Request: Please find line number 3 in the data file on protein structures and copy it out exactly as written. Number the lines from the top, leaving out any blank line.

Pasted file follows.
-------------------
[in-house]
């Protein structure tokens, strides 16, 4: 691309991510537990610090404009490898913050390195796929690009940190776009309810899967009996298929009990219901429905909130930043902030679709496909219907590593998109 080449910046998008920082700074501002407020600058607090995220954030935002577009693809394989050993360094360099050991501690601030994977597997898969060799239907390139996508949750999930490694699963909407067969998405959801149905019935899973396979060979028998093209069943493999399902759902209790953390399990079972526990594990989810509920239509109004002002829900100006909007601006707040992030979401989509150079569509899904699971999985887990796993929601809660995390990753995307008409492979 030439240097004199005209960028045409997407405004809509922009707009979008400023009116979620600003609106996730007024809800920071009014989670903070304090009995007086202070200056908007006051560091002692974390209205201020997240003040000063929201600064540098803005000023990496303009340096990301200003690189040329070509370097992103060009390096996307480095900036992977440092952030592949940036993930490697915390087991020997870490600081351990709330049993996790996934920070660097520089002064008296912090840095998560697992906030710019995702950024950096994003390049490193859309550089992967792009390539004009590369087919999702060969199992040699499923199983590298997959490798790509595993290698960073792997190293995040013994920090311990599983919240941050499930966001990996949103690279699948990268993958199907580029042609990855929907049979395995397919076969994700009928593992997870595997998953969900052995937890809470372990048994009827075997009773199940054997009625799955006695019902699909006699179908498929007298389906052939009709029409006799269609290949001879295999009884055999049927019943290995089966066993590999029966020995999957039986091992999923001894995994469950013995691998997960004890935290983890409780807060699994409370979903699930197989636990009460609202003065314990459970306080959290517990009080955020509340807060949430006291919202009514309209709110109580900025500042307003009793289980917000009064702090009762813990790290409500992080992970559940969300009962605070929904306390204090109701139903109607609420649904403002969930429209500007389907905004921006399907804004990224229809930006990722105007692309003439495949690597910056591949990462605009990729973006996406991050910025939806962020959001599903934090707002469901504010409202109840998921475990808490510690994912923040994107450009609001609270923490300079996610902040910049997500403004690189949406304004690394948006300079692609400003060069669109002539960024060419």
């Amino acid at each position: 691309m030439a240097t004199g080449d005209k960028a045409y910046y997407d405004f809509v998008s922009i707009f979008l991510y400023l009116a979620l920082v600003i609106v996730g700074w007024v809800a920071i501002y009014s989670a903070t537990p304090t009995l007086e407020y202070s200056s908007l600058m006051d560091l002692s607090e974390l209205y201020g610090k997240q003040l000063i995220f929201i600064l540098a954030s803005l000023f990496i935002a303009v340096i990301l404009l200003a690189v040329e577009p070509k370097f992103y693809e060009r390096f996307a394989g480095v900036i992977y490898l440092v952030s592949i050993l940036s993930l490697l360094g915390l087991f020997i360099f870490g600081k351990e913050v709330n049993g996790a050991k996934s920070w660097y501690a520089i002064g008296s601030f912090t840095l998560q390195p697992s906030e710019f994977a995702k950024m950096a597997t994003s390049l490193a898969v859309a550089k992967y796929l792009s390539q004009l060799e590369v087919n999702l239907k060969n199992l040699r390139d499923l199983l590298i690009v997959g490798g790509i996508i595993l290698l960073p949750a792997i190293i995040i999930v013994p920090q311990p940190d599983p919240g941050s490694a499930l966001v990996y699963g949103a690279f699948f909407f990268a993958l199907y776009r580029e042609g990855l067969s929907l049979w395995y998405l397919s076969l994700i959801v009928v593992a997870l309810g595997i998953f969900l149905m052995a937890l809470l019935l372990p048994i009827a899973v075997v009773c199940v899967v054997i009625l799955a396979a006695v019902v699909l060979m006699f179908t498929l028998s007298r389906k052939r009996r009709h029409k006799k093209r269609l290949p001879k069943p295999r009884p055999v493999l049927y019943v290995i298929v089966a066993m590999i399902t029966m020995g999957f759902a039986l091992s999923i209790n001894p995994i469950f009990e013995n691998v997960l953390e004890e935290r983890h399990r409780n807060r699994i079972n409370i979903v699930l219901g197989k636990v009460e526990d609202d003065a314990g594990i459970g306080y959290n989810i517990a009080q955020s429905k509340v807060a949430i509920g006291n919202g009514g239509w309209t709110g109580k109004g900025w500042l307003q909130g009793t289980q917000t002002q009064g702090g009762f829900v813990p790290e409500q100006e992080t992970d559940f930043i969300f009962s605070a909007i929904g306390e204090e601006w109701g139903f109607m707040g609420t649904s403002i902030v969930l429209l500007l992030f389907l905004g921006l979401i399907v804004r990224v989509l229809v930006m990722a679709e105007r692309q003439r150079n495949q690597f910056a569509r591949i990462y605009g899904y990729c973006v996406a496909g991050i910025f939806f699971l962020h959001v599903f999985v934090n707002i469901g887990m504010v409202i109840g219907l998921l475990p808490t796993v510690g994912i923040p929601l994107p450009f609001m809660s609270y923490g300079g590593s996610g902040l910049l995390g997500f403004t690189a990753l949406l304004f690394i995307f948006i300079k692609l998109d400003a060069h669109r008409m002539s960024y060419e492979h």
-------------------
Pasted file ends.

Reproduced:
């Amino acid at each position: 691309m030439a240097t004199g080449d005209k960028a045409y910046y997407d405004f809509v998008s922009i707009f979008l991510y400023l009116a979620l920082v600003i609106v996730g700074w007024v809800a920071i501002y009014s989670a903070t537990p304090t009995l007086e407020y202070s200056s908007l600058m006051d560091l002692s607090e974390l209205y201020g610090k997240q003040l000063i995220f929201i600064l540098a954030s803005l000023f990496i935002a303009v340096i990301l404009l200003a690189v040329e577009p070509k370097f992103y693809e060009r390096f996307a394989g480095v900036i992977y490898l440092v952030s592949i050993l940036s993930l490697l360094g915390l087991f020997i360099f870490g600081k351990e913050v709330n049993g996790a050991k996934s920070w660097y501690a520089i002064g008296s601030f912090t840095l998560q390195p697992s906030e710019f994977a995702k950024m950096a597997t994003s390049l490193a898969v859309a550089k992967y796929l792009s390539q004009l060799e590369v087919n999702l239907k060969n199992l040699r390139d499923l199983l590298i690009v997959g490798g790509i996508i595993l290698l960073p949750a792997i190293i995040i999930v013994p920090q311990p940190d599983p919240g941050s490694a499930l966001v990996y699963g949103a690279f699948f909407f990268a993958l199907y776009r580029e042609g990855l067969s929907l049979w395995y998405l397919s076969l994700i959801v009928v593992a997870l309810g595997i998953f969900l149905m052995a937890l809470l019935l372990p048994i009827a899973v075997v009773c199940v899967v054997i009625l799955a396979a006695v019902v699909l060979m006699f179908t498929l028998s007298r389906k052939r009996r009709h029409k006799k093209r269609l290949p001879k069943p295999r009884p055999v493999l049927y019943v290995i298929v089966a066993m590999i399902t029966m020995g999957f759902a039986l091992s999923i209790n001894p995994i469950f009990e013995n691998v997960l953390e004890e935290r983890h399990r409780n807060r699994i079972n409370i979903v699930l219901g197989k636990v009460e526990d609202d003065a314990g594990i459970g306080y959290n989810i517990a009080q955020s429905k509340v807060a949430i509920g006291n919202g009514g239509w309209t709110g109580k109004g900025w500042l307003q909130g009793t289980q917000t002002q009064g702090g009762f829900v813990p790290e409500q100006e992080t992970d559940f930043i969300f009962s605070a909007i929904g306390e204090e601006w109701g139903f109607m707040g609420t649904s403002i902030v969930l429209l500007l992030f389907l905004g921006l979401i399907v804004r990224v989509l229809v930006m990722a679709e105007r692309q003439r150079n495949q690597f910056a569509r591949i990462y605009g899904y990729c973006v996406a496909g991050i910025f939806f699971l962020h959001v599903f999985v934090n707002i469901g887990m504010v409202i109840g219907l998921l475990p808490t796993v510690g994912i923040p929601l994107p450009f609001m809660s609270y923490g300079g590593s996610g902040l910049l995390g997500f403004t690189a990753l949406l304004f690394i995307f948006i300079k692609l998109d400003a060069h669109r008409m002539s960024y060419e492979h």